The focus of our programs lies on solving problems with the help of technology. We expose young people to tech, but they also learn communication, team work, and many other soft kills. We introduce them to areas that are relevant in Luxembourg, e.g. finance technologies with the help of Artificial Intelligence or space exploration with robotics.
We also work on exposure of female examples, so we have many female Lead Coaches working with the students and also female graduates of the program involved as Student Coaches. It is important to have both genders represented and leading the courses.
One year ago, we started an initiative called Creative Coding for ALL together with the Red Cross. It aims to deliver our program also to young people with special needs, e.g. children from refugee families or having specific physical challenges. There we work in smaller groups and can individually focus on their specific needs.
The great thing about knowledge is that it never leaves you.
Do you see any differences between young boys and girls in your program?
We see changes in the number of boys and girls that apply to the program every year, and I can’t always say why. We have different programs for different age groups and the highest percentage of girls in the program for younger participants aged 12 to 14 years. I notice that the kids start to be more influenced by parents and their surroundings after a certain age. When they are 12, they still have this very open mindset that everything is possible. Afterwards they tend to go more into the direction where society is expecting them to be or where their friends go.
We try to attract a diverse group of kids by emphasizing that our programs are not purely technology related, but have a lot of broader content including coding animations, drawing game characters, tell stories with the help of data or designing apps.
I also believe that girls want to have a sense of belonging and purpose. They thrive when they see that they can solve problems, by designing and creating something. And that technology can be a super cool and creative tool that they can use. So I am confident that the gender ratio will become more balanced in the future, but it is a slow process that needs a lot of specific effort from all of us.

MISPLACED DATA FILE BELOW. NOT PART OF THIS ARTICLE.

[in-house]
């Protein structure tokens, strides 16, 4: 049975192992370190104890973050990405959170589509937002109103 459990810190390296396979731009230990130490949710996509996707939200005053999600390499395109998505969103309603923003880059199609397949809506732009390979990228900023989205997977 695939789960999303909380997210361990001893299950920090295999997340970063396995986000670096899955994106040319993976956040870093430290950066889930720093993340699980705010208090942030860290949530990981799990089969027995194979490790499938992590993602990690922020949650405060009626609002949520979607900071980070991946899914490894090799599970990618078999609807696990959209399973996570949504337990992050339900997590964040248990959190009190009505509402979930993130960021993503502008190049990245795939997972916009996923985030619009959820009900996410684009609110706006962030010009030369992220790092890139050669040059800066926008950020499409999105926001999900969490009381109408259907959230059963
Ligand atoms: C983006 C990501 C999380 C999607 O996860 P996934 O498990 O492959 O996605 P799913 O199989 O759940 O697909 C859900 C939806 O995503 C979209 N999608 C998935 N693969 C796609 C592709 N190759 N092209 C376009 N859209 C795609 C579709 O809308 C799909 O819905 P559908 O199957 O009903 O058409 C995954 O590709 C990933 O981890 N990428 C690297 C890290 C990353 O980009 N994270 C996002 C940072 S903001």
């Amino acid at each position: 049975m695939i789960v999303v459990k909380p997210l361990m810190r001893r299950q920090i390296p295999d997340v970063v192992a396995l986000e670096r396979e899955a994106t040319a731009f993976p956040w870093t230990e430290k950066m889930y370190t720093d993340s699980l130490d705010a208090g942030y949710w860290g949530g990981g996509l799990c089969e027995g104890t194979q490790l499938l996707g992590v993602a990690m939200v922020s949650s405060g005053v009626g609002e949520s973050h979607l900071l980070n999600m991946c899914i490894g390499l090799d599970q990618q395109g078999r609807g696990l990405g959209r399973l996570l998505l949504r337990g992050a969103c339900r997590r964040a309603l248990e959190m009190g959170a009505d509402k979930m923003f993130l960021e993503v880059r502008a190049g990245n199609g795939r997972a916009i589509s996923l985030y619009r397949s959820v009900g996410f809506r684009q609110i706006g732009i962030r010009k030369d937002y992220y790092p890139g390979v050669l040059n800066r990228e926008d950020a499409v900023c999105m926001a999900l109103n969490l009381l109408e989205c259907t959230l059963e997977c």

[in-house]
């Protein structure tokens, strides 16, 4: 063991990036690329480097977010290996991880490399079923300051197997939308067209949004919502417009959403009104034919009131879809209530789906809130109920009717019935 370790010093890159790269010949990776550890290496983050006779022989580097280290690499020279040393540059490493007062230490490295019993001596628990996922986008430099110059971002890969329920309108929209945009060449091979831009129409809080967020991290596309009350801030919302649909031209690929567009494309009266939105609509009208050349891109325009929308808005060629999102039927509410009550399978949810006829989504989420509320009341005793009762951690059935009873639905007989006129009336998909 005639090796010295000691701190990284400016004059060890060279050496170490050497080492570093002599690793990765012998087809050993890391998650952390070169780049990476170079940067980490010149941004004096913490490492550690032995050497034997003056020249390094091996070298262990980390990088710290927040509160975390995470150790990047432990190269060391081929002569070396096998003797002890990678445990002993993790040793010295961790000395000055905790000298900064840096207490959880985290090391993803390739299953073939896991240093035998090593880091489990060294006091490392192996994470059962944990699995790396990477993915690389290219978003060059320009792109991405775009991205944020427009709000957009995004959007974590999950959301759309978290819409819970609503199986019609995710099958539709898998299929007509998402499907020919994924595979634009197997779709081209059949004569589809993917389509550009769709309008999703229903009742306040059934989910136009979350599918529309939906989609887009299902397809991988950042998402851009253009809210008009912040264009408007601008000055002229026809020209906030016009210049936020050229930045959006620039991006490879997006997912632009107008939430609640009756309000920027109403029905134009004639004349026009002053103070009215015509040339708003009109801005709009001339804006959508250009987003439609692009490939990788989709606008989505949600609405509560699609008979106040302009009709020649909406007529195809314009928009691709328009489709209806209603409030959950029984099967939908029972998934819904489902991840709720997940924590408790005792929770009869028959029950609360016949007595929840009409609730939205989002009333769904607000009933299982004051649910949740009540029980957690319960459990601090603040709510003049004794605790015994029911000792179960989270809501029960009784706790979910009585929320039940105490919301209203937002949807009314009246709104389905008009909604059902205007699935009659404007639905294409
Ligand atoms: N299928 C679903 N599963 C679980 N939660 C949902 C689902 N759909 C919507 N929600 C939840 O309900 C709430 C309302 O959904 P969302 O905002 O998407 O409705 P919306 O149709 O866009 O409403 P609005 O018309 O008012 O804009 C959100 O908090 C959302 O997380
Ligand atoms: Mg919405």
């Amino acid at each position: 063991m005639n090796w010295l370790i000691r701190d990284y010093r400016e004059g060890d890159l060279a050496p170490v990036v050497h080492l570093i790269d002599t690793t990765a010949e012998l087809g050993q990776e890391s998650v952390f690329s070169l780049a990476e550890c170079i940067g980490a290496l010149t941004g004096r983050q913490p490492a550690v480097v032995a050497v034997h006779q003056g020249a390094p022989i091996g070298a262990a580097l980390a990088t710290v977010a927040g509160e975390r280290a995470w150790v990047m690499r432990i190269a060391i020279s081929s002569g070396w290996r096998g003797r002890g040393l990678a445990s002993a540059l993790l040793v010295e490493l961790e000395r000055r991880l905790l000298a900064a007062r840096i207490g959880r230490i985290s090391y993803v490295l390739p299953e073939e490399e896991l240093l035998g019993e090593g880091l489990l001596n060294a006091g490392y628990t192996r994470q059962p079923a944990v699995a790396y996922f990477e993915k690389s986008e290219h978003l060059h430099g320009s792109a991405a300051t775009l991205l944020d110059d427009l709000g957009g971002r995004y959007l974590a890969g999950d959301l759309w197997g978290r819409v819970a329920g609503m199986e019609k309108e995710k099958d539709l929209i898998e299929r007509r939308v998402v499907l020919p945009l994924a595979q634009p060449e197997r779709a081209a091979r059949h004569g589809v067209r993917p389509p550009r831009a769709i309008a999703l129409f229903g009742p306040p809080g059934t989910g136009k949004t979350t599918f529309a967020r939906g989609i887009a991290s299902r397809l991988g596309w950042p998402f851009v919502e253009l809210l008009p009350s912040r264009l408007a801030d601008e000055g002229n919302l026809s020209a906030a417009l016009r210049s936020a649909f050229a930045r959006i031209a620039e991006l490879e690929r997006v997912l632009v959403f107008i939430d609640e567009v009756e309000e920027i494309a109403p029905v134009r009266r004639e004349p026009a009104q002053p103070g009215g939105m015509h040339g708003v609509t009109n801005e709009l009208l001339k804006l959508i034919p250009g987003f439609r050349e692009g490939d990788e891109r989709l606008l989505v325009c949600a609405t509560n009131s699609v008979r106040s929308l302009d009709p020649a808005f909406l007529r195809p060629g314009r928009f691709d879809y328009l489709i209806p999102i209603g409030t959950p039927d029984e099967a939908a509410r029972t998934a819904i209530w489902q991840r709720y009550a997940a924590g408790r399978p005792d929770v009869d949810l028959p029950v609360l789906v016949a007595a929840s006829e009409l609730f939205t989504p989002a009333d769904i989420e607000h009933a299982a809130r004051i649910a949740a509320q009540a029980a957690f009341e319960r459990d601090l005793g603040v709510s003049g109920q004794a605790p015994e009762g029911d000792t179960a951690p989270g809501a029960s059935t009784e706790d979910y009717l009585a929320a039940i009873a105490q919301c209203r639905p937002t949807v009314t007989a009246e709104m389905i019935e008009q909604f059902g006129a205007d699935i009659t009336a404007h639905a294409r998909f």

I strongly believe that the whole tech sector also needs people coming from other sectors and with other non-technical backgrounds. There are many diverse roles in tech companies. As soon as this becomes more common knowledge, it will change how we relate to learning about tech.
And it is not enough to bring those diverse voices into the same room. Today, there is often an invisible gap and also sometimes a lack of respect for non-technical people in technology focused companies. This is not beneficial for our collaboration. We need to listen and to take each other seriously if we want to find solutions for interdisciplinary problems.
On the other hand, a technical understanding is an important building block for almost every job in every sector. I don’t think everybody has to become a technical expert, but it helps to have an idea, e.g. how AI works, what happens with data or how a computer communicates. We see today what happens if only one group of people builds consumer tech. Technological products and services need to be safe and sustainable and responsible when we scale them. Therefore, we need to be proactive and include a diverse group of people on all levels.
If there was one thing to remember, what made you achieve success?
It’s hard to boil it down to just one thing. I believe success is a combination of different factors. I was very fortunate to be surrounded by people that provided me with opportunities and believed in me at a young age already.
But at the end of the day it’s hard work. You have to have the courage to take on opportunities, e.g. to move to another region or work in a different area, to be able to grow. And then you need to put in the work – day after day over the years. Don’t be afraid to start at the ground level and learn all the things from the bottom up. Be determined, and improve constantly.
Success is also a very subjective feeling, and for me it is more about moments of success. When you sit in a concert hall with a thousand people being touched and uplifted by a performance that you have been responsible for in the creation. Or to have an impact on a young person that is not that privileged and see that a whole world is opening up to her/him, this is a feeling of success for me.
Artists, designers and creative minds play a crucial role in imagining how to explain technology to everybody in a positive and engaging way.
Is there anything you wish you had known earlier or would advise your younger self?